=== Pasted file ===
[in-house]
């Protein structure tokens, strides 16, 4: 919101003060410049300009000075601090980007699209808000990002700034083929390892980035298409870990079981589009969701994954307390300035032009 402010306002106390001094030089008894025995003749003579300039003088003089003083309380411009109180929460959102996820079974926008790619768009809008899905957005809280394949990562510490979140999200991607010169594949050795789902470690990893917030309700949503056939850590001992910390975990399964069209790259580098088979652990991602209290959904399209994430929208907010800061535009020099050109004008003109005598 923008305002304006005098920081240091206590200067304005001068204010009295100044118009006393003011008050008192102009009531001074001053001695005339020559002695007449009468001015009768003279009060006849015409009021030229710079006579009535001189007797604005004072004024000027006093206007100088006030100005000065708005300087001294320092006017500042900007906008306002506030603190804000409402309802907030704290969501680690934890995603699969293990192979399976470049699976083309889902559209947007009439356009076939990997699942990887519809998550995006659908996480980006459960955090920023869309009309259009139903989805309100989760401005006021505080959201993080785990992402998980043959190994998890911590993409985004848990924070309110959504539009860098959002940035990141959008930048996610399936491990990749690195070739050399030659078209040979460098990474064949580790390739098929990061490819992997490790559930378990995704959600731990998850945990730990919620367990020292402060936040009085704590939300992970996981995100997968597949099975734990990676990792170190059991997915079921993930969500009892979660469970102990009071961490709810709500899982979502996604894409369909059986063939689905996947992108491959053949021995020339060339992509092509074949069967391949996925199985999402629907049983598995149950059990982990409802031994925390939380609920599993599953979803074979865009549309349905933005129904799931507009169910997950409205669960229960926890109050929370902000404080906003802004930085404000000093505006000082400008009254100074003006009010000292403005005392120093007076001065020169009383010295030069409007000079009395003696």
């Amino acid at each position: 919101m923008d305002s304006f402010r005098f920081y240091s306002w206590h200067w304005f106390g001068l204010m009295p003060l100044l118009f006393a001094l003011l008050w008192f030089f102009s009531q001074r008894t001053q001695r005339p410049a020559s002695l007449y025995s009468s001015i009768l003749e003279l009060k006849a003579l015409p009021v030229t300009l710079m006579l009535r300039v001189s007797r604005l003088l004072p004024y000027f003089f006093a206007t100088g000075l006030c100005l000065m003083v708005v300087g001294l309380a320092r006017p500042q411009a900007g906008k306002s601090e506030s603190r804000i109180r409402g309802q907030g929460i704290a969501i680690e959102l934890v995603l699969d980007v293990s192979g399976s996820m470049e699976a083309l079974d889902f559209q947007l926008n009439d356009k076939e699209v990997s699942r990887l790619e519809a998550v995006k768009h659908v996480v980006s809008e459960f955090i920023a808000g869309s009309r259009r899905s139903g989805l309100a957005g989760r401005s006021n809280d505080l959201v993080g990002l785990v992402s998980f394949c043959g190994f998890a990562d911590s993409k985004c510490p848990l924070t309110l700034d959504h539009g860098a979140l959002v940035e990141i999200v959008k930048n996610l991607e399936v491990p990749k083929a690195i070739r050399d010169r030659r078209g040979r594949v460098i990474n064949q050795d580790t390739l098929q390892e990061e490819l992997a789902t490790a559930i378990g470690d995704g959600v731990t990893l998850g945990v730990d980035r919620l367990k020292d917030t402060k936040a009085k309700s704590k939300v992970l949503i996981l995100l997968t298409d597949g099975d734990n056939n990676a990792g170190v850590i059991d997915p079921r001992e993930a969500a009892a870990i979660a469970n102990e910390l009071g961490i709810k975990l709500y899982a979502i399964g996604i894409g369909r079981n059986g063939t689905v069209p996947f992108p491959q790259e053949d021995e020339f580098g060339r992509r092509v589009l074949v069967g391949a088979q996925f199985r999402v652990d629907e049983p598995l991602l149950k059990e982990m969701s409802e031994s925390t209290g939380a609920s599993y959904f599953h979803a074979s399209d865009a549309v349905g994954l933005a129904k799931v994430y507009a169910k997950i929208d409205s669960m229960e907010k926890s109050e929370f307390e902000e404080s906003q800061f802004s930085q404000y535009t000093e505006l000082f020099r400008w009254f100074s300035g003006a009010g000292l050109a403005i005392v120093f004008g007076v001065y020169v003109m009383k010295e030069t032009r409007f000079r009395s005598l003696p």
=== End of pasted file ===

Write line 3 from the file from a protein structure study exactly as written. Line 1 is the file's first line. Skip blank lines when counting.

């Amino acid at each position: 919101m923008d305002s304006f402010r005098f920081y240091s306002w206590h200067w304005f106390g001068l204010m009295p003060l100044l118009f006393a001094l003011l008050w008192f030089f102009s009531q001074r008894t001053q001695r005339p410049a020559s002695l007449y025995s009468s001015i009768l003749e003279l009060k006849a003579l015409p009021v030229t300009l710079m006579l009535r300039v001189s007797r604005l003088l004072p004024y000027f003089f006093a206007t100088g000075l006030c100005l000065m003083v708005v300087g001294l309380a320092r006017p500042q411009a900007g906008k306002s601090e506030s603190r804000i109180r409402g309802q907030g929460i704290a969501i680690e959102l934890v995603l699969d980007v293990s192979g399976s996820m470049e699976a083309l079974d889902f559209q947007l926008n009439d356009k076939e699209v990997s699942r990887l790619e519809a998550v995006k768009h659908v996480v980006s809008e459960f955090i920023a808000g869309s009309r259009r899905s139903g989805l309100a957005g989760r401005s006021n809280d505080l959201v993080g990002l785990v992402s998980f394949c043959g190994f998890a990562d911590s993409k985004c510490p848990l924070t309110l700034d959504h539009g860098a979140l959002v940035e990141i999200v959008k930048n996610l991607e399936v491990p990749k083929a690195i070739r050399d010169r030659r078209g040979r594949v460098i990474n064949q050795d580790t390739l098929q390892e990061e490819l992997a789902t490790a559930i378990g470690d995704g959600v731990t990893l998850g945990v730990d980035r919620l367990k020292d917030t402060k936040a009085k309700s704590k939300v992970l949503i996981l995100l997968t298409d597949g099975d734990n056939n990676a990792g170190v850590i059991d997915p079921r001992e993930a969500a009892a870990i979660a469970n102990e910390l009071g961490i709810k975990l709500y899982a979502i399964g996604i894409g369909r079981n059986g063939t689905v069209p996947f992108p491959q790259e053949d021995e020339f580098g060339r992509r092509v589009l074949v069967g391949a088979q996925f199985r999402v652990d629907e049983p598995l991602l149950k059990e982990m969701s409802e031994s925390t209290g939380a609920s599993y959904f599953h979803a074979s399209d865009a549309v349905g994954l933005a129904k799931v994430y507009a169910k997950i929208d409205s669960m229960e907010k926890s109050e929370f307390e902000e404080s906003q800061f802004s930085q404000y535009t000093e505006l000082f020099r400008w009254f100074s300035g003006a009010g000292l050109a403005i005392v120093f004008g007076v001065y020169v003109m009383k010295e030069t032009r409007f000079r009395s005598l003696p």